Paris, and this is not to offend other tournaments on the world circuit, has a place apart in the heart of the judo fans. Its history, its stories, big and small, and of course the level of competition make this event a special date in the sporting calendar. But beyond the results, beyond the victories and defeats, one of the most striking elements in Paris is the incredible atmosphere that reigns in the AccorHotels Arena during the two-day competition.
This is not something new. The one which, a few years ago, was still called the 'Tournoi de Paris', and that the nostalgic people always call so, began its story in the 'magic' cauldron of the Stade Pierre de Coubertin, which hosted the first World Championships organized outside Japan in 1961 and then for several decades the Paris tournament. Considered as the temple of judo in France, the Stade de Coubertin was a kind of grail for athletes and a must see for sports lovers. It must be said that the spectators could, so to speak, almost touch the competitors as the stands were so close to the tatami. All those who had the chance to go to the Paris Tournament in the 70s or 80s, to compete or to attend the competition, keep in mind the vivid memories of the sometimes explosive and electric atmosphere that prevailed then.
When the tournament was relocated to Bercy, because Coubertin was to host another event, a little worry was born: Would the atmosphere be the same in a stadium that can engulf more than 15,000 spectators, while Coubertin welcomed only 4,000? The doubt was quickly forgotten and the challenge successfully won by the French Judo Federation. From the beginning of the tournament in Bercy, the public was at the rendezvous ... even more numerous and more enthusiastic.
You must have experienced this, you must have seen that. From the first hours of the day, when the gates of the venue are not open yet, and that often the temperatures are freezing, thousands of enthusiasts come from the four corners of the hexagon, to wait in front of the spectator entrance, to rush into Bercy as soon as possible. Whether the competitions begin at 9 or 10 am, or even earlier when the participation is very high, like this year with the Olympic qualification in line, the public is at the rendezvous. Some have done hours of car or bus, all night, others have opted for the train, the last came on foot or by bike, but what unites them all is the desire to to be there to follow the French judokas obviously, but also the gratin of foreign athletes, for who it is not mistaken to say winning in Paris, is a line that all want to put on their business card.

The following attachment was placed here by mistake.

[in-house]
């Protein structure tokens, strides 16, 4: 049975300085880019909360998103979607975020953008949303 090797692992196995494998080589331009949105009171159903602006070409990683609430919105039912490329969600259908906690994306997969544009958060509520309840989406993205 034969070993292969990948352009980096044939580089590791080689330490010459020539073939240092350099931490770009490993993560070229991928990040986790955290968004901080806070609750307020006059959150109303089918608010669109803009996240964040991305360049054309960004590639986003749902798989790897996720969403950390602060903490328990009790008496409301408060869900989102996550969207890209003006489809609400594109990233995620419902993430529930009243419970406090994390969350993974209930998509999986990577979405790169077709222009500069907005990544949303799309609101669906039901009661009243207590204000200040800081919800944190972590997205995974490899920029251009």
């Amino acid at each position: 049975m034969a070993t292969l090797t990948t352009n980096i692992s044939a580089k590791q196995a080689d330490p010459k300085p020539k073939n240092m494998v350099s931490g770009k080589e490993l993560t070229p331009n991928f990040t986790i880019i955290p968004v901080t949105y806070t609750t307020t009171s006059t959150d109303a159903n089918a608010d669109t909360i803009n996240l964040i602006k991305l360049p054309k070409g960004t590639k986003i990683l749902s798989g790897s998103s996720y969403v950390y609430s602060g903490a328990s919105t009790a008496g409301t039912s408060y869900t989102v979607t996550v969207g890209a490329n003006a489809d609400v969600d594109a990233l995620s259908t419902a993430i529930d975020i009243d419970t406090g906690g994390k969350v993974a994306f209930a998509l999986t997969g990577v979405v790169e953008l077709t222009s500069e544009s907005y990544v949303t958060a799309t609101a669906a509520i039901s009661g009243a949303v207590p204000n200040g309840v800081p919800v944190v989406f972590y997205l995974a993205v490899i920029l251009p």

This public that some would call chauvinist - but is it possible not to be a bit - is also an audience of connoisseurs. Without a doubt, if the stadium could accommodate 50,000 people, it would also do it. Just like judo in France, the seats are filled with young and old judoka, judo teachers with their pupils, former sports glories and hundreds of VIPs, who have only one single idea in mind: to discover beautiful judo, great judo, spectacular, and adulate the champions of today.
For those who are interested in judo, it is incredible to be able to walk in the corridors of the AccorHotels Arena, and to meet so many World Champions and Olympic Champions, so many high ranked sensei. Yet people do not come to the Paris Grand Slam to be seen, they come to see and have fun. They come here to comment, to try to find out who will be the next big names of the sport, they also come to learn and discover what very high level judo means.
In between rounds, the spectators go to buy a sandwich, to be able to go back to their seat as quick as possible. One must not waste time, one must not miss anything and especially not the entry of national judoka, who undoubtedly have the advantage of playing at home. But winning the Paris Grand Slam remains a difficult thing, French or not. It is a mountain to climb on which many broke their teeth. For all these reasons, at least once in your life, you must have experienced this, you must have felt the stands vibrate and growl, you must have had the impression to hear nothing more than the cheers of the crowd.
The Grand Slam of Paris is taking place this weekend, on Saturday and Sunday, and if this year, you do not have the chance to attend, we will share this special atmosphere with you.